stopped taking Wellbutrin because she felt that it made her more anxious (A.R. at 927-28). Dr.
Moshiri noted Plaintiff's moderately anxious affect (A.R. at 928).
On December 19, 2013, Clinician Pam Bachrach of the Carson Center noted that Plaintiff
was having difficulty attending scheduled appointments because she felt "'too depressed or too
anxious to come'" (A.R. at 764). She recently left a retail job that was "'too overwhelming'"
(A.R. at 764). She stayed in bed all day, isolated, and lacked the motivation to engage in any
activities (A.R. at 764-65). Plaintiff was diagnosed with generalized anxiety disorder, dependent
personality disorder, and assessed a GAF score of 35 (A.R. at 765). Ms. Bachrach recommended
inpatient hospitalization or the Noble Hospital's PHP (A.R. at 765).
Case 3:19-cv-30097-KAR Document 24 Filed 11/19/20 Page 8 of 31
Therapist Cindy Miller's February 27, 2014 Carson Center progress note indicated
diagnoses of a generalized anxiety disorder and dependent personality disorder (A.R. at 1007).
Although Plaintiff expressed ambivalence about improving her depression, she wanted a better
relationship with her husband with whom she was "always" arguing (A.R. at 1008).
The record of Plaintiff's March 19, 2014 visit to Dr. Moshiri indicated diagnoses of
"anxiety state – unspecified," and depressive disorder, not elsewhere classified (A.R. at 926).
Plaintiff reported feeling "extremely anxious" (A.R. at 926). She felt that her medications were
no longer effective and agreed to try BuSpar (A.R. at 926). Dr. Moshiri noted "no overt anxiety"
(A.R. at 926). During Plaintiff's follow-up visit to Dr. Moshiri on April 16, 2014, she noted that
the BuSpar relieved her anxiety but made her sleepy, she no longer used Ativan, but continued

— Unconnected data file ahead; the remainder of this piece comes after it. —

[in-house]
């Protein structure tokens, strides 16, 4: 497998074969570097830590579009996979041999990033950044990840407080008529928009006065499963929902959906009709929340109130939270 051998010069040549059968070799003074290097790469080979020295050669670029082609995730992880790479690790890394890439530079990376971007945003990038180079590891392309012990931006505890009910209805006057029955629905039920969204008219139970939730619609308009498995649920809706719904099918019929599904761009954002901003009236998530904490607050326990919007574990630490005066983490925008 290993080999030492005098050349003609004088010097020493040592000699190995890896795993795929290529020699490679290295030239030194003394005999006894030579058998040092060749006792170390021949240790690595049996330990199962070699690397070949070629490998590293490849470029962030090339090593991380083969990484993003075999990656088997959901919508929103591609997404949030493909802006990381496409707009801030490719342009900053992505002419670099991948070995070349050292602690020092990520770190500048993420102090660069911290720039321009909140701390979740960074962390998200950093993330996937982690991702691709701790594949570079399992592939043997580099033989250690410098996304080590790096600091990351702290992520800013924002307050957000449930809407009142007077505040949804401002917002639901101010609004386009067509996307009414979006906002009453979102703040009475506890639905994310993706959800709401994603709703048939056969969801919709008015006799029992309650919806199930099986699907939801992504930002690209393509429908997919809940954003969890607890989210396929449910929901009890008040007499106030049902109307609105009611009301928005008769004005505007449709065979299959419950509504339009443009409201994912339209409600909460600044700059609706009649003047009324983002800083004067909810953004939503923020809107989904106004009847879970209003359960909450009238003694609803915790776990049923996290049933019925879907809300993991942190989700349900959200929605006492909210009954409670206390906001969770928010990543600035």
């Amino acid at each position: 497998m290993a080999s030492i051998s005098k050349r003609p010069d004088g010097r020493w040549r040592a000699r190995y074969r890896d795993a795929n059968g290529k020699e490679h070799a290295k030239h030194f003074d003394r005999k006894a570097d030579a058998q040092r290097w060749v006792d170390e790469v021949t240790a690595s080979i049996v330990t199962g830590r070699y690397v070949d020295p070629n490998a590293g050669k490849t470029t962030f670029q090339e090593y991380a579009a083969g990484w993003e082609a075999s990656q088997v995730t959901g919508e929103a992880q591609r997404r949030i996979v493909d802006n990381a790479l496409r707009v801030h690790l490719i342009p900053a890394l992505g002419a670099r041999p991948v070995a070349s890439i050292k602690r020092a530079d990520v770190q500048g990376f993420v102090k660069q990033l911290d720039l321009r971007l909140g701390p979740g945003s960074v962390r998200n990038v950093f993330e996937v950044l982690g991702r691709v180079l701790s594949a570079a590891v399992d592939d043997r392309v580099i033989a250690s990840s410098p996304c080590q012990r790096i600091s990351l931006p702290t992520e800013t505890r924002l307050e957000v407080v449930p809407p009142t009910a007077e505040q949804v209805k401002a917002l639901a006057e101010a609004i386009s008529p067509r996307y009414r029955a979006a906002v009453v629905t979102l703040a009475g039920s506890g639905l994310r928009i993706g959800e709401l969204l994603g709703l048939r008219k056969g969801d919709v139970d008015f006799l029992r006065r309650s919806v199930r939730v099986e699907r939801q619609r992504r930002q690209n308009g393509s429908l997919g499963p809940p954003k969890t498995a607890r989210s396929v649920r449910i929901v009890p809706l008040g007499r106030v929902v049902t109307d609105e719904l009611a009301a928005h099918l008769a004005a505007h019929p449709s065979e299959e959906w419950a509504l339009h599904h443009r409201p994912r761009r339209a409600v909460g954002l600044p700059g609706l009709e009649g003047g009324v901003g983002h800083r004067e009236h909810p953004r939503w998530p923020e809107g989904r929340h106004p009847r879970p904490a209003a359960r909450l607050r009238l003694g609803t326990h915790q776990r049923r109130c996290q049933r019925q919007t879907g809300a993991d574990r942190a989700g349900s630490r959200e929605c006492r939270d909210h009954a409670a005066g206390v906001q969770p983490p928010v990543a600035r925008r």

taking Zoloft (A.R. at 924). Dr. Moshiri decreased the dosage of BuSpar (A.R. at 924). On
Plaintiff's mental status examination, Dr. Moshiri noted a "marked decrease" in her anxiety (A.R.
Plaintiff was discharged from the Carson Center on April 14, 2014 due to irregular
attendance (A.R. at 769). Plaintiff stated that she lacked motivation to make progress in therapy
(A.R. at 769).
On July 7, 2014, Plaintiff underwent an initial assessment for therapy services at the
Koinonia Services Trust (A.R. at 895). She was diagnosed with depressed mood NOS, an eating
disorder NOS, recurrent PTSD (provisional), and dependent personality disorder (provisional)
(A.R. at 896). A GAF score of 50 was assessed (A.R. at 896). The mental status examination
indicated Plaintiff's inadequate impulse control, good to fair insight and judgment, depressed and
anxious mood and affect, inadequate self-care, fair to poor sleep, clear and pressured speech, and
logical and loose thoughts with concentration and memory impairment (A.R. at 895). The record
Case 3:19-cv-30097-KAR Document 24 Filed 11/19/20 Page 9 of 31
noted that Plaintiff found daily living skills overwhelming and she "escape[d] into poor coping
skills" (A.R. at 895). "Although she [was] a graduate from college, she [was] not able to cope
with structures of activities in a work environment" (A.R. at 895). Her goals were to improve
her coping skills and manage her stress through therapy (A.R. at 895).